First recipient of Pamela Gradon Scholarship begins studies at St Hugh’s
Congratulations to St Hugh’s Graduate student, Hanna Baker Darch (DPhil English) who has been awarded the Pamela Gradon scholarship, one of two scholarships supported by an extremely generous legacy left to the English Faculty, St Hugh’s and Lady Margaret Hall by our late Honorary Fellow, Professor Anne Hudson.
Professor Hudson, who studied English at St Hugh’s, matriculating in 1957, bequeathed £2.6 million for endowing several scholarships for graduate students working on medieval English. St Hugh’s holds the Pamela Gradon scholarship, named after one of the College’s most distinguished English scholars, who was also Professor Hudson’s tutor at St Hugh’s as well as a colleague, friend and close collaborator on the enormous Wycliffite Sermons project. Pamela Gradon was a Fellow and Tutor at St Hugh’s between 1963 and 1982, following which she was elected to Emeritus Fellow.
Hanna commented: ‘Receiving the Pamela Gradon studentship is an honour that will extend far beyond the duration of my DPhil. The generosity of Professor Anne Hudson is testament to the impact this field has on the lives of its scholars, and I am endlessly grateful that my research has been recognised in line with her extraordinary legacy and love for medieval studies. My work explores how western ideologies have been shaped by characters described as ‘Enemies of Christ’, by comparing literary and visual representations of monstrosity against discriminatory depictions of religious, cultural, and ethnic identities.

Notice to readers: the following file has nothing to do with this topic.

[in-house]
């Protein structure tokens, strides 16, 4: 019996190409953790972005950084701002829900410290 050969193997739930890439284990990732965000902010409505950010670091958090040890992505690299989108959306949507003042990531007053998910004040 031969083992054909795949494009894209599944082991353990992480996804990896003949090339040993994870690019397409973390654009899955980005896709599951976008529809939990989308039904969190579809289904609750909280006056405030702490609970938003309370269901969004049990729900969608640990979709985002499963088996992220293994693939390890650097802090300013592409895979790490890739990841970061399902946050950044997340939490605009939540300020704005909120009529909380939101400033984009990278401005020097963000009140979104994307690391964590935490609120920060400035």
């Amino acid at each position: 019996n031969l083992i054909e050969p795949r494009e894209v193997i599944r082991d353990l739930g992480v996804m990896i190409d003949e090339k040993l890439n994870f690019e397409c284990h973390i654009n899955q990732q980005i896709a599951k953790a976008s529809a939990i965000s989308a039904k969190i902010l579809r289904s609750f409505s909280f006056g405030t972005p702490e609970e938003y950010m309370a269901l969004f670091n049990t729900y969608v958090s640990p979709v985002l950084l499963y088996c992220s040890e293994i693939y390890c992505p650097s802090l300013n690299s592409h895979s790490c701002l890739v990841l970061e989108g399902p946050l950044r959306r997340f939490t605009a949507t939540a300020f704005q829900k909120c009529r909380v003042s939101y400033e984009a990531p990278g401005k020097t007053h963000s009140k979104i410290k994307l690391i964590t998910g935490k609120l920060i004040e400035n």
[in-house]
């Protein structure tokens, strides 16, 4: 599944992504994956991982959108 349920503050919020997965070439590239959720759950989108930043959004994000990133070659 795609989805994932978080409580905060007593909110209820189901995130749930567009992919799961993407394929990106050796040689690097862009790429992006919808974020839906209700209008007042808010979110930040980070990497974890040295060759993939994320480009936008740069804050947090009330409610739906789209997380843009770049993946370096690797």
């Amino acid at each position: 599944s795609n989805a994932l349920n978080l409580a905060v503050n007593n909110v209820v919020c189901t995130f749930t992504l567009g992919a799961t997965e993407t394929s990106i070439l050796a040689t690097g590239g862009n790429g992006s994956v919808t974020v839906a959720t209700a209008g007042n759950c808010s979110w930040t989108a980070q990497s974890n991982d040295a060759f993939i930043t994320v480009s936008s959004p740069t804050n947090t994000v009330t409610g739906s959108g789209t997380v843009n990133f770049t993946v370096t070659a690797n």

‘My DPhil focuses on demonization in literature, questioning how representations of the Enemy of Christ in medieval English romance were influenced by the historical and literary cultures of their production.
Terms associated with the devil – fiend, for example – are commonly used as signifiers of alterity within these texts, and have been interchangeably applied to representations of foreignness and monstrosity in popular literature. My project explores how differential characterisations of human and fantasy figures reflect contemporary attitudes towards Christian identities, eking out the dividing line between human, monster and self in the ideologically turbulent history of the Middle Ages.
My methodology combines historical, literary, and codicological research in order to develop better understandings of demonization as a medieval literary practice. At this stage in my project, I am focusing on the comparative reading of ‘ancestral’ romances with intertextual lineages that extend from the 13th to late 15th centuries, and tracking the development of Enemy of Christ characterisations through manuscript variations.’
The Anne Hudson scholarship, which is held at Lady Margaret Hall, has been awarded to Charlotte Ross, whose DPhil research will focus on the manuscripts of Thomas Hoccleve’s longest and most famous work, The Regiment of Princes.